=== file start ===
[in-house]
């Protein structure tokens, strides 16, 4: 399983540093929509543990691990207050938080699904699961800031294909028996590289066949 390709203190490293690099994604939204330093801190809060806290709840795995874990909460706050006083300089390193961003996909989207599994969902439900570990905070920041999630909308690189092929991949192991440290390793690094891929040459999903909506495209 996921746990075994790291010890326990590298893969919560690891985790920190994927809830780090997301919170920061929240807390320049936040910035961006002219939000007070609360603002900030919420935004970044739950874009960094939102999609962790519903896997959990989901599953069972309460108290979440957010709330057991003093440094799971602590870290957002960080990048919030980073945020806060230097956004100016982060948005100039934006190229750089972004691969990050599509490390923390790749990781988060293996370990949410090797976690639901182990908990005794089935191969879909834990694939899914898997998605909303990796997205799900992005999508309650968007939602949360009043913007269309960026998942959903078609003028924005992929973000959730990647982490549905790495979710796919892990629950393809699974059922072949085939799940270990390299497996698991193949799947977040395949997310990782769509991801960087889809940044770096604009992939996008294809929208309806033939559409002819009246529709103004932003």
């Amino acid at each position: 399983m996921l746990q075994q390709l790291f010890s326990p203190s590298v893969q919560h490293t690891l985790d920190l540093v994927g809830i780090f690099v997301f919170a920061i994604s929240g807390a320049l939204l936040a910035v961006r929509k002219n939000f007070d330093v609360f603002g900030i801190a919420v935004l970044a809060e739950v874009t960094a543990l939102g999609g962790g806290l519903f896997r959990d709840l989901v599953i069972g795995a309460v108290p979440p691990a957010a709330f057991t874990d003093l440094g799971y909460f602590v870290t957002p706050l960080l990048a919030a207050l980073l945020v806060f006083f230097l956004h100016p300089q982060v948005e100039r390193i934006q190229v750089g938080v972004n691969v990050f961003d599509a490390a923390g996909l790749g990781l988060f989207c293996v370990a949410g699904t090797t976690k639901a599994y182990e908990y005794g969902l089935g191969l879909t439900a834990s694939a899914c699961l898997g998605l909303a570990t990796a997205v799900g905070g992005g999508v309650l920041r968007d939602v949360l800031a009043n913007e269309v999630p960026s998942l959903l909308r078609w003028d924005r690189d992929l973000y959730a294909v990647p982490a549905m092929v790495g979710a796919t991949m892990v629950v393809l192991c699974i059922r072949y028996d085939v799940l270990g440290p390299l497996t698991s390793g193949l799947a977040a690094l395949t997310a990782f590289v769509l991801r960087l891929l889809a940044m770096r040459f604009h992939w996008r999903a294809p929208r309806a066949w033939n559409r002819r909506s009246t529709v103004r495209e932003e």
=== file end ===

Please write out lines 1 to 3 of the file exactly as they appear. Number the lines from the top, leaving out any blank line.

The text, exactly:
[in-house]
């Protein structure tokens, strides 16, 4: 399983540093929509543990691990207050938080699904699961800031294909028996590289066949 390709203190490293690099994604939204330093801190809060806290709840795995874990909460706050006083300089390193961003996909989207599994969902439900570990905070920041999630909308690189092929991949192991440290390793690094891929040459999903909506495209 996921746990075994790291010890326990590298893969919560690891985790920190994927809830780090997301919170920061929240807390320049936040910035961006002219939000007070609360603002900030919420935004970044739950874009960094939102999609962790519903896997959990989901599953069972309460108290979440957010709330057991003093440094799971602590870290957002960080990048919030980073945020806060230097956004100016982060948005100039934006190229750089972004691969990050599509490390923390790749990781988060293996370990949410090797976690639901182990908990005794089935191969879909834990694939899914898997998605909303990796997205799900992005999508309650968007939602949360009043913007269309960026998942959903078609003028924005992929973000959730990647982490549905790495979710796919892990629950393809699974059922072949085939799940270990390299497996698991193949799947977040395949997310990782769509991801960087889809940044770096604009992939996008294809929208309806033939559409002819009246529709103004932003």
């Amino acid at each position: 399983m996921l746990q075994q390709l790291f010890s326990p203190s590298v893969q919560h490293t690891l985790d920190l540093v994927g809830i780090f690099v997301f919170a920061i994604s929240g807390a320049l939204l936040a910035v961006r929509k002219n939000f007070d330093v609360f603002g900030i801190a919420v935004l970044a809060e739950v874009t960094a543990l939102g999609g962790g806290l519903f896997r959990d709840l989901v599953i069972g795995a309460v108290p979440p691990a957010a709330f057991t874990d003093l440094g799971y909460f602590v870290t957002p706050l960080l990048a919030a207050l980073l945020v806060f006083f230097l956004h100016p300089q982060v948005e100039r390193i934006q190229v750089g938080v972004n691969v990050f961003d599509a490390a923390g996909l790749g990781l988060f989207c293996v370990a949410g699904t090797t976690k639901a599994y182990e908990y005794g969902l089935g191969l879909t439900a834990s694939a899914c699961l898997g998605l909303a570990t990796a997205v799900g905070g992005g999508v309650l920041r968007d939602v949360l800031a009043n913007e269309v999630p960026s998942l959903l909308r078609w003028d924005r690189d992929l973000y959730a294909v990647p982490a549905m092929v790495g979710a796919t991949m892990v629950v393809l192991c699974i059922r072949y028996d085939v799940l270990g440290p390299l497996t698991s390793g193949l799947a977040a690094l395949t997310a990782f590289v769509l991801r960087l891929l889809a940044m770096r040459f604009h992939w996008r999903a294809p929208r309806a066949w033939n559409r002819r909506s009246t529709v103004r495209e932003e």